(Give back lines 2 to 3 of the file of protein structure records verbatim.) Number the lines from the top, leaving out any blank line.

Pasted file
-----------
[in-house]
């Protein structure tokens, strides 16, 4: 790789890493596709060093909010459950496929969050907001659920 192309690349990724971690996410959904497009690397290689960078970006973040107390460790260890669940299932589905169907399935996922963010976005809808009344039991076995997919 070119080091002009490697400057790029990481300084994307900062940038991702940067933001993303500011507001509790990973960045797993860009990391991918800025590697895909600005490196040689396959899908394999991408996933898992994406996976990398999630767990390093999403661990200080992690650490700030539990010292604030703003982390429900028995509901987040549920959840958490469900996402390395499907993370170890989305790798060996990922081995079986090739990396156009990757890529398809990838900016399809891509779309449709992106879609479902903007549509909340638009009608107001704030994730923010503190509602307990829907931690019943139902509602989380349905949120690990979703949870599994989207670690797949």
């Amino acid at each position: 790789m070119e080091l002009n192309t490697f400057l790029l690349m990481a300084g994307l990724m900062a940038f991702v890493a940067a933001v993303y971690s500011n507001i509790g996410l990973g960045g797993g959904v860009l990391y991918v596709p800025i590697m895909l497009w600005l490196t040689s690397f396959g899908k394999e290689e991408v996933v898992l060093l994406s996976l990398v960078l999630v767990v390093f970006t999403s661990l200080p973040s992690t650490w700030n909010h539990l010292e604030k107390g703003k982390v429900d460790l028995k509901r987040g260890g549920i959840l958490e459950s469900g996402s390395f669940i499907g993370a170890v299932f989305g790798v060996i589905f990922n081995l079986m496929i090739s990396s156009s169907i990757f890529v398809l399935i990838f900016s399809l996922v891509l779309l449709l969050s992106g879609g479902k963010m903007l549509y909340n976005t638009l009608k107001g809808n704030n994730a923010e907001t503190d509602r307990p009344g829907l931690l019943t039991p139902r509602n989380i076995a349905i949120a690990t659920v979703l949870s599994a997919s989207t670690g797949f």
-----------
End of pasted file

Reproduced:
């Protein structure tokens, strides 16, 4: 790789890493596709060093909010459950496929969050907001659920 192309690349990724971690996410959904497009690397290689960078970006973040107390460790260890669940299932589905169907399935996922963010976005809808009344039991076995997919 070119080091002009490697400057790029990481300084994307900062940038991702940067933001993303500011507001509790990973960045797993860009990391991918800025590697895909600005490196040689396959899908394999991408996933898992994406996976990398999630767990390093999403661990200080992690650490700030539990010292604030703003982390429900028995509901987040549920959840958490469900996402390395499907993370170890989305790798060996990922081995079986090739990396156009990757890529398809990838900016399809891509779309449709992106879609479902903007549509909340638009009608107001704030994730923010503190509602307990829907931690019943139902509602989380349905949120690990979703949870599994989207670690797949």
């Amino acid at each position: 790789m070119e080091l002009n192309t490697f400057l790029l690349m990481a300084g994307l990724m900062a940038f991702v890493a940067a933001v993303y971690s500011n507001i509790g996410l990973g960045g797993g959904v860009l990391y991918v596709p800025i590697m895909l497009w600005l490196t040689s690397f396959g899908k394999e290689e991408v996933v898992l060093l994406s996976l990398v960078l999630v767990v390093f970006t999403s661990l200080p973040s992690t650490w700030n909010h539990l010292e604030k107390g703003k982390v429900d460790l028995k509901r987040g260890g549920i959840l958490e459950s469900g996402s390395f669940i499907g993370a170890v299932f989305g790798v060996i589905f990922n081995l079986m496929i090739s990396s156009s169907i990757f890529v398809l399935i990838f900016s399809l996922v891509l779309l449709l969050s992106g879609g479902k963010m903007l549509y909340n976005t638009l009608k107001g809808n704030n994730a923010e907001t503190d509602r307990p009344g829907l931690l019943t039991p139902r509602n989380i076995a349905i949120a690990t659920v979703l949870s599994a997919s989207t670690g797949f």